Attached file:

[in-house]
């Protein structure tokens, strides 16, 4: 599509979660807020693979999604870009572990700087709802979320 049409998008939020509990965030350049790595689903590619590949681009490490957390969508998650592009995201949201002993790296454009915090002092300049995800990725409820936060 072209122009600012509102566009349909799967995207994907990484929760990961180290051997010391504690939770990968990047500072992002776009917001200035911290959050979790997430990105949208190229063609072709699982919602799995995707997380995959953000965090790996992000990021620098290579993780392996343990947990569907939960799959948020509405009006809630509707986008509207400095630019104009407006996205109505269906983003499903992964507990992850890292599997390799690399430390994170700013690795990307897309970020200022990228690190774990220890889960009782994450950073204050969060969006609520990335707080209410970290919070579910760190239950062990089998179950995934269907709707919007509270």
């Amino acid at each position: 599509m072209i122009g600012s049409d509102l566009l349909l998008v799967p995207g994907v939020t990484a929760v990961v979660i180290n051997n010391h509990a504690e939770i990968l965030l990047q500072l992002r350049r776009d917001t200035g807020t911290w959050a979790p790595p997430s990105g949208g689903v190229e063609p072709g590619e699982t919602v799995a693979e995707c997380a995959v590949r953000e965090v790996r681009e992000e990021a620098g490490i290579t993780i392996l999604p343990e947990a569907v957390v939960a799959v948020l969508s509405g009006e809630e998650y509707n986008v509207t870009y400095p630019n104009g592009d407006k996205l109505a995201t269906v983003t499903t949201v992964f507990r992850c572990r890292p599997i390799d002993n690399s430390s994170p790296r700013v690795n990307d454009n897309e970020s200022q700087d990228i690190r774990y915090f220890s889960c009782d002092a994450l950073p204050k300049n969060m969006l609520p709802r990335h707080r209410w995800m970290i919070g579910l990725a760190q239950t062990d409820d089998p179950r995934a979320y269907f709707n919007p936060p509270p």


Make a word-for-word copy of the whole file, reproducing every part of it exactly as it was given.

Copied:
[in-house]
């Protein structure tokens, strides 16, 4: 599509979660807020693979999604870009572990700087709802979320 049409998008939020509990965030350049790595689903590619590949681009490490957390969508998650592009995201949201002993790296454009915090002092300049995800990725409820936060 072209122009600012509102566009349909799967995207994907990484929760990961180290051997010391504690939770990968990047500072992002776009917001200035911290959050979790997430990105949208190229063609072709699982919602799995995707997380995959953000965090790996992000990021620098290579993780392996343990947990569907939960799959948020509405009006809630509707986008509207400095630019104009407006996205109505269906983003499903992964507990992850890292599997390799690399430390994170700013690795990307897309970020200022990228690190774990220890889960009782994450950073204050969060969006609520990335707080209410970290919070579910760190239950062990089998179950995934269907709707919007509270």
């Amino acid at each position: 599509m072209i122009g600012s049409d509102l566009l349909l998008v799967p995207g994907v939020t990484a929760v990961v979660i180290n051997n010391h509990a504690e939770i990968l965030l990047q500072l992002r350049r776009d917001t200035g807020t911290w959050a979790p790595p997430s990105g949208g689903v190229e063609p072709g590619e699982t919602v799995a693979e995707c997380a995959v590949r953000e965090v790996r681009e992000e990021a620098g490490i290579t993780i392996l999604p343990e947990a569907v957390v939960a799959v948020l969508s509405g009006e809630e998650y509707n986008v509207t870009y400095p630019n104009g592009d407006k996205l109505a995201t269906v983003t499903t949201v992964f507990r992850c572990r890292p599997i390799d002993n690399s430390s994170p790296r700013v690795n990307d454009n897309e970020s200022q700087d990228i690190r774990y915090f220890s889960c009782d002092a994450l950073p204050k300049n969060m969006l609520p709802r990335h707080r209410w995800m970290i919070g579910l990725a760190q239950t062990d409820d089998p179950r995934a979320y269907f709707n919007p936060p509270p």